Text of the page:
This is a common phenonemon in communities that have become (too) large. There is an optimal size for every community. Once a community surpasses its optimal size, then a couple things happen. The overall sense of community starts to erode as people feel they are less able to influence or be influenced by the community. Often splinter groups form and if a leader emerges, then a splinter can develop into its own successful community.

      In the case of a community managed by an astute community manager, the splinter groups will be identified as they form and encouraged to flourish before the sense of community deteriorates and threatens the sustainability of the community. Relevant and manageable data collected regularly and consistently can help community managers read the trends of the community and guide it as dictated by the community.

      Analysis such the work by Caroline and Anatoliy are invaluable for diving deeper and evaluating a community.

      Like

      • February 5, 2014 8:01 pm

        Yes, that makes perfect sense and once again points to the fact that for the uninitiated chats appear to be more straightforward than they are. Being an effective moderator requires some key community management skills.

        Like

  2. Editor permalink
    February 4, 2014 7:59 pm

    Reblogged this on Health Care Social Media Monitor and commented:
    I am always fascinated to read the social science research. This is a very interesting study on #HCSMCA the healthcare social media chat for Canada.

    Like

  3. February 5, 2014 7:55 am

    Is there something you will do differently as a result of this analysis?

    Like

    • February 7, 2014 11:08 am

      Joitske, That is a very good question. Much of the analysis confirmed that we were meeting our goals. Success for #hcsmca was defined as engaging a cohesive community of practice where the import is placed on the message not necessarily a person’s affiliation. The analysis shows that we are doing that. But it also pointed out that certain groups of people were either under-represented or absent in our conversations. Concerted efforts were made and continue to be made to include these groups.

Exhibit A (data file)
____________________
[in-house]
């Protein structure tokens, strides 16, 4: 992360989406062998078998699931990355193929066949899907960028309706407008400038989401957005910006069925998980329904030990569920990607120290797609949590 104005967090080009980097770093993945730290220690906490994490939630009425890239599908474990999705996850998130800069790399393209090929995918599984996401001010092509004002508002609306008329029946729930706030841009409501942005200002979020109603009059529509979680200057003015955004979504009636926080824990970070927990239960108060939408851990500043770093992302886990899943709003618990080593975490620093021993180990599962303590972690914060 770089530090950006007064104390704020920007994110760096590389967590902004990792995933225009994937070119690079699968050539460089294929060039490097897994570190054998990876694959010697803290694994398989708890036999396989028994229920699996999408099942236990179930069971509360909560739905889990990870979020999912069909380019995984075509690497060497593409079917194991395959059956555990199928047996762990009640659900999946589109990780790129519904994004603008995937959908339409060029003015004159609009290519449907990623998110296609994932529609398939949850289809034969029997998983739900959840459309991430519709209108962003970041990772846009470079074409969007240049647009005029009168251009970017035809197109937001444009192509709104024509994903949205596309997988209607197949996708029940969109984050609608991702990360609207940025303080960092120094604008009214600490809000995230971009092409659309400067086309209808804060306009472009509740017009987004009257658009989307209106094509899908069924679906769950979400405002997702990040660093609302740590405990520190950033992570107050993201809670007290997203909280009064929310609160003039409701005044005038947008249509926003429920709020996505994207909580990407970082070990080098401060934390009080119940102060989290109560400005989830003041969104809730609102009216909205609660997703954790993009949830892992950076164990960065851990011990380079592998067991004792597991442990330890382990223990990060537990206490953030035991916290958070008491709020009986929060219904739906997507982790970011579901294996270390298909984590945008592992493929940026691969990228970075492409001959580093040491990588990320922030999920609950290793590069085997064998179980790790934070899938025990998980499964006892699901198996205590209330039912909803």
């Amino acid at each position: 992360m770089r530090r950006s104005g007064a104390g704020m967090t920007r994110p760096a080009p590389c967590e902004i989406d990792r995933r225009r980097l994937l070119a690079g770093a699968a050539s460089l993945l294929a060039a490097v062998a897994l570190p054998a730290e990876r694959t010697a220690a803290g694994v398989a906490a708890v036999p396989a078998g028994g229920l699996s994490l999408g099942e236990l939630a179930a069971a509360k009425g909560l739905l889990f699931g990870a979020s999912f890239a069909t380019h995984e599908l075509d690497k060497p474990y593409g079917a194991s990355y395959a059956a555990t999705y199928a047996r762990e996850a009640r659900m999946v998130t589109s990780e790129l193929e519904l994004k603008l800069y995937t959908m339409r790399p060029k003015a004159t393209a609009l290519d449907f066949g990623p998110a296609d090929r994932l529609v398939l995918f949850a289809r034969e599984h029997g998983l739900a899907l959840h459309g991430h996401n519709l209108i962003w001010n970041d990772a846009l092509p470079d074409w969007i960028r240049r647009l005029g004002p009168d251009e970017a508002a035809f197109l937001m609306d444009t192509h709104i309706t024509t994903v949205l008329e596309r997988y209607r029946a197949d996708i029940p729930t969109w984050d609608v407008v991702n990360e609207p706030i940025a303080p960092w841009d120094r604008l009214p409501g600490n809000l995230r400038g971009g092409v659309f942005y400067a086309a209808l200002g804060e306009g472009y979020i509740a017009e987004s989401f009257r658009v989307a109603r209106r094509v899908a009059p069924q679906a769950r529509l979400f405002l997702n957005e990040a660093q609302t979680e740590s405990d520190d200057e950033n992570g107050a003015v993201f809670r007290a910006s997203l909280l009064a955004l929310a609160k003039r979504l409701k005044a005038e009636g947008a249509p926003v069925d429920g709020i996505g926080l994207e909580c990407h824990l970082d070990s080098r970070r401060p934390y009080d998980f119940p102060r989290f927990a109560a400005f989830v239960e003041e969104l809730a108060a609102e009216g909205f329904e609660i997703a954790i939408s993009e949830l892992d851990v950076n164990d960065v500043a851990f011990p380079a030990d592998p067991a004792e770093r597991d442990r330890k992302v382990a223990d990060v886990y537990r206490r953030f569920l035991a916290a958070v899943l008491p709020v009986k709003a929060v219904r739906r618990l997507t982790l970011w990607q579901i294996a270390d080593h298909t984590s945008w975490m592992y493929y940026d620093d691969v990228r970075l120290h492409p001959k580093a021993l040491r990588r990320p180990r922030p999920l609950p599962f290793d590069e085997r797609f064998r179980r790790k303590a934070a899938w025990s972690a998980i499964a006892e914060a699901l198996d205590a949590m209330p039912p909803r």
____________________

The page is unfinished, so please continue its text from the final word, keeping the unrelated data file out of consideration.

What other opportunities do you see from the analysis?

      Like

  4. February 5, 2014 8:43 am

    Fascinating study, many thanks Anatoliy and Caroline – and to Colleen as the Mother of #hcsmca.

    For me being both ‘in- and out-degree’ is gratifying, considering my own evolution in the space – starting with #hcsm (where I virtually met Colleen :) and then following sub groups took flight and caught my interest.

    As sub groups continue to emerge, I’ve observing the coming-together/splitting-off/coming-together of large communities of interest, into more focused.

    I’ve become part of the ‘end of life’ communities: which started with hospice and palliative medicine #hpm which then hatched more specific end of life chats: End of Life (#EOLchat) Death with Dignity (#DWDchat) #Caregiving #Eldercarechat. Thus, when #hcsmca topics were relevant to end of life – I could – and would – bring ‘my’ various communities together – each with a different point of view. How sweet that bringing like-minded together, has made an impact (at least in this study!)

    Mostly, tho, it’s the power of twitter: facilitating specific and collective brainpower and passions. #W00t!

    Like

  5. February 10, 2014 12:08 am

    Many thanks for posting this Colleen.

    I would really like to understand the network visualization figure more. Would you be willing to share a version of that diagram with your own annotations/labels, so that we can be sure we all have the same interpretation? For example, do the lines represent individual posts/messages or extant connections between two people by virtue of ‘one-time’ messages? That would be really helpful if you would summarize how you interpret that diagram.

    Many thanks in advance!

    Like

  6. February 12, 2014 8:50 am

    Hi Tim,
    For the authors’ interpretation of the visualization figure, see the original journal article http://www.jmir.org/2013/10/e248/.

    What might also be interesting is a second blog post of how I as a community manager interpret these findings. Stay tuned.
    Colleen

    Like

Trackbacks

  1. #hcsmca - A Social Network Analysis of our Comm...
  2. The New Era of Digital Health | Colleen Young
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  4. Why do you take part in #hcsmca? Introducing a study examining motivations for participating in online groups | Colleen Young